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Operative Techniques in Orthopaedic Surgery

Sam. W Wiesel. pp.6068 Lippincott Williams and Wilkins, 2015. ISBN-13: 978-1451193145

This is the second edition of the anchor title in the series of operative techniques books chief-edited by Prof Sam Wiesel of Georgetown University, Washington DC. This ‘Orthopaedic Surgery’ book runs to over 6,000 pages in four volumes, and is a huge effort, but the scope of the entire series is breathtaking, with nine additional titles from foot & ankle through spine and sports medicine to orthopaedic surgical oncology.

With over 800 authors and 13,000 illustrations, readers and reviewers are almost overwhelmed, but those chapters which we were able to appraise with a degree of professional expertise are good. A standardised chapter format makes keeps the chapter authors safely corralled, and helps the readers with quicker appreciation.

For example, the spine section provides a comprehensive text and references on spine surgery, written largely by experts. It covers conventional spinal procedures and also new and advanced techniques, such as minimally invasive techniques and corrective spinal surgeries.

Each chapter provides the technical steps involved in each operation in a step-by-step manner. Sections on technical tips and pearls and pitfalls of each particular operation are very helpful.

In a book of this size, the challenge is almost of access to, rather than quality of, content, and thus it is relevant to appraise the electronic versions.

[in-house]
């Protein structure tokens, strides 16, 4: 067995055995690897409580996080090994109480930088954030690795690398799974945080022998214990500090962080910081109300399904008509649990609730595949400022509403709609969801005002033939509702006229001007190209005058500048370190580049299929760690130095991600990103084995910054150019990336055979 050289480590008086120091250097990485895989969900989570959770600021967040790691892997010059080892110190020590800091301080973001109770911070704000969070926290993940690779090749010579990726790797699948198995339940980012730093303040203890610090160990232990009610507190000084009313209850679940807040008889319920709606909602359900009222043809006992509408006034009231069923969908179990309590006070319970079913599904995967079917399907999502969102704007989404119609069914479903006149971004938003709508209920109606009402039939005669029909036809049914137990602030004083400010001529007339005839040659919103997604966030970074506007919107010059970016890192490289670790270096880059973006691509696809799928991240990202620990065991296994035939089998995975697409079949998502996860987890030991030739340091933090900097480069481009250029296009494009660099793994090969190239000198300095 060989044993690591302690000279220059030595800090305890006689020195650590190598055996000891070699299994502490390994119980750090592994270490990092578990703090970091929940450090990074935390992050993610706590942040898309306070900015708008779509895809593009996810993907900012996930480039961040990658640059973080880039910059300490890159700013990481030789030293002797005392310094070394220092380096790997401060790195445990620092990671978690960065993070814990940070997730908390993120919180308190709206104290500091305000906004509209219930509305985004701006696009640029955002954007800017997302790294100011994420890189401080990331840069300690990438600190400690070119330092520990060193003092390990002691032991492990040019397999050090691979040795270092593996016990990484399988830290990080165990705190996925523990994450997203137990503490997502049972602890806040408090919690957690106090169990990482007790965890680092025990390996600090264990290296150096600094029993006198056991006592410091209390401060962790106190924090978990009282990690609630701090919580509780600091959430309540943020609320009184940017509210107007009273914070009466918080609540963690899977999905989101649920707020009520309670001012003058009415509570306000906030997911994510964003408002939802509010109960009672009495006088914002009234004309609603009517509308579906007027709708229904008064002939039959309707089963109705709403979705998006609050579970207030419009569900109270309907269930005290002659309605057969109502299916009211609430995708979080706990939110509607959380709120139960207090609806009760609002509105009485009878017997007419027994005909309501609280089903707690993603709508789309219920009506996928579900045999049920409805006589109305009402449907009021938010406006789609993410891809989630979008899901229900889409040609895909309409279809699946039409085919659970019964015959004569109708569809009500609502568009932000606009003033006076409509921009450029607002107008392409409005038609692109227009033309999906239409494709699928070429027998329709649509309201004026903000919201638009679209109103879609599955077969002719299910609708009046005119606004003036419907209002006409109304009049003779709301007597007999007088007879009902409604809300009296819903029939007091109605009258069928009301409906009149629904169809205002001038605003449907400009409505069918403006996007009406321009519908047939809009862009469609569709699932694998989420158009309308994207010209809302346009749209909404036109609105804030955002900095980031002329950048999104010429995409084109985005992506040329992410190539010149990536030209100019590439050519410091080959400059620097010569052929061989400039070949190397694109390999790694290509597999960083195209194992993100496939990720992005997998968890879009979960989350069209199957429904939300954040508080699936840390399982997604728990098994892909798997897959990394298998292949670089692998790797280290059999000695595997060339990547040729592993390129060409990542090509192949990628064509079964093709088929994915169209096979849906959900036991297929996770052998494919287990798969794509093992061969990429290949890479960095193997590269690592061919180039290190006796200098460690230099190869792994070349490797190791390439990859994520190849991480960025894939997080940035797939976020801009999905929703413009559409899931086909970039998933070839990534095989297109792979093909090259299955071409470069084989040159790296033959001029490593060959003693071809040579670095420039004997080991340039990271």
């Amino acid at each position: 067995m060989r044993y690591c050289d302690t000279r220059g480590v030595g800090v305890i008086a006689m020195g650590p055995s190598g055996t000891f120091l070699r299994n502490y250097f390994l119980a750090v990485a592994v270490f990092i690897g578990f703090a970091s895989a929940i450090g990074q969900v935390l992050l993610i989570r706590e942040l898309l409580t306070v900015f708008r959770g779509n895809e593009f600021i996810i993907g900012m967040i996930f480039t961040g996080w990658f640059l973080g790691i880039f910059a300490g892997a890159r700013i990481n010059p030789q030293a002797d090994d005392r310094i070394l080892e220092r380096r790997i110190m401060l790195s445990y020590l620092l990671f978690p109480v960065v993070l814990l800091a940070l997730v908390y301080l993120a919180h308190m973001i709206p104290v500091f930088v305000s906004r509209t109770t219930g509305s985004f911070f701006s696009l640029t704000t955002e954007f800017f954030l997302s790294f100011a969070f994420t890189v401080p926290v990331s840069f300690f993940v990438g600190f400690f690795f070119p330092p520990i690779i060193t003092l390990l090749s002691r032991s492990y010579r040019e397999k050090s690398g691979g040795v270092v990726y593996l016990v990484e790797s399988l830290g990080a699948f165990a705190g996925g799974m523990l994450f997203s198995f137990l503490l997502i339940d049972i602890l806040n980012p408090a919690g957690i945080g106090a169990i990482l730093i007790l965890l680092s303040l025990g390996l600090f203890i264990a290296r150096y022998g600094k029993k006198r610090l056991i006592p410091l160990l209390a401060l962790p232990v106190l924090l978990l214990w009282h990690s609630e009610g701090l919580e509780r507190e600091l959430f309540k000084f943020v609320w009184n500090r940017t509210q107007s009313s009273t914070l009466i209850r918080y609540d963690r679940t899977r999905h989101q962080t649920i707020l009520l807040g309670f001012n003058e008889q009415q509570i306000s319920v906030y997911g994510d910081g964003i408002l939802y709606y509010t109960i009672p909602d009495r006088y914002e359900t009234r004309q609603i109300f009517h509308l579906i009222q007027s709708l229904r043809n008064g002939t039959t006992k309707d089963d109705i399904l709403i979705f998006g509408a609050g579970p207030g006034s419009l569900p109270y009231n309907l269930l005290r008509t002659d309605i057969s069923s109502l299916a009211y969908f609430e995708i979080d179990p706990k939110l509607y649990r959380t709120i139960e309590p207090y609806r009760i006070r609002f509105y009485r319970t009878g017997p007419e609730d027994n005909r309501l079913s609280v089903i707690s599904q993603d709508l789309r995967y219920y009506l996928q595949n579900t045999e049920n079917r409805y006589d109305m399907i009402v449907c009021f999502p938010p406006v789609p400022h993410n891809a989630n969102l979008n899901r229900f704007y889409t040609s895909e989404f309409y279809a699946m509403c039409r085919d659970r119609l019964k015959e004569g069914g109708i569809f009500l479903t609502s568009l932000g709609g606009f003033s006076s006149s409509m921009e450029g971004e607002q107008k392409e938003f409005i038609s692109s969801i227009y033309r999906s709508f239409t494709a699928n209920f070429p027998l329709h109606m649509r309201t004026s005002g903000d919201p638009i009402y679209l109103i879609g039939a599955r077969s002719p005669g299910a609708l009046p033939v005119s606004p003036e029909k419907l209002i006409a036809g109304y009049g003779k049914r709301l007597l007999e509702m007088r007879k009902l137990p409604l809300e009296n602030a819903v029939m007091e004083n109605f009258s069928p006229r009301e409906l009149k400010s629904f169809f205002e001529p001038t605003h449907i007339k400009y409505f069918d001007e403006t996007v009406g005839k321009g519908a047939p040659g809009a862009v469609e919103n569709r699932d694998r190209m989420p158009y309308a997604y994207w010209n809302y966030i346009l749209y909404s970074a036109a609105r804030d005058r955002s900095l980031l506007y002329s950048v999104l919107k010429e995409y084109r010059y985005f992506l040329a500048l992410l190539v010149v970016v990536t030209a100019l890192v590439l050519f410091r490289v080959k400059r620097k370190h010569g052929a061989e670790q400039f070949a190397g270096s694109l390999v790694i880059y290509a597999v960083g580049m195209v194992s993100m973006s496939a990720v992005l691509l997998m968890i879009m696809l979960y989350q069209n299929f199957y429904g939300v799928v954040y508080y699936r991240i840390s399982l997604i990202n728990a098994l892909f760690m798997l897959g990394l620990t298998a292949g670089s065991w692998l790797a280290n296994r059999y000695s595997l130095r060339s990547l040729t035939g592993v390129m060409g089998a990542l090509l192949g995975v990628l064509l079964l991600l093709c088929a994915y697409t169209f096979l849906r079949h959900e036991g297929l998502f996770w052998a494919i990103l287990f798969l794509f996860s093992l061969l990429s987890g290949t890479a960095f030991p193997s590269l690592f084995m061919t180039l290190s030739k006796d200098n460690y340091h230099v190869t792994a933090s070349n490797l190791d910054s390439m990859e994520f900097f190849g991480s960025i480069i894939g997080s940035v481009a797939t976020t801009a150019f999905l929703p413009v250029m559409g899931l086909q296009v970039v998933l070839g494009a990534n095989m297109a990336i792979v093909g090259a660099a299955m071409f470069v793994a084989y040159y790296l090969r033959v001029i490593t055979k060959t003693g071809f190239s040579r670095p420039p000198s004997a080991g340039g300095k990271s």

The free ebook is provided by Inkling, which provides numerous electronic titles, and is a good simulacrum of a paper book, with a share of pleasure and pain, though the pleasures and pains are not exactly the same on the screen as on paper.

The ebook downloads quickly and painlessly to a computer, and works as advertised, with easy searching and fairly intuitive navigation, though jumping to the iOS or Android app is slightly disconcerting as a demand is made for a login password which was never provided, producing a situation reminiscent of Tom Cruise’ predicament in ‘Eyes Wide Shut’ (however, in this case, the solution is a simple email). Those expecting a forest of hyperlinks will be disappointed, this is an electronic facsimile of a paper book, not a fully featured website.

 

On the app, the content of the entire book is about 1GB, so there is the option to download the entirety, or just individual chapters. I can’t imagine anyone attempting to read 6,000 A4 pages on a mobile phone, but one can’t fault the portability – I wish I had had this when I was a resident waiting for the operation room in the small hours.

The electronic content is improved on the – lauded and criticised – first edition.

The alternative to this is Campbell's Operative Orthopaedics, now in its 12th edition, published 2012. Price, size and the majority of electronic features are similar, though Campbell’s has some video. They are both strong.

For the surgeon and patient, competition between operative technique bibles should be more creative than competition between the great monotheistic religions, and, with any luck, equally long-lasting. I look forward to the next editions of both.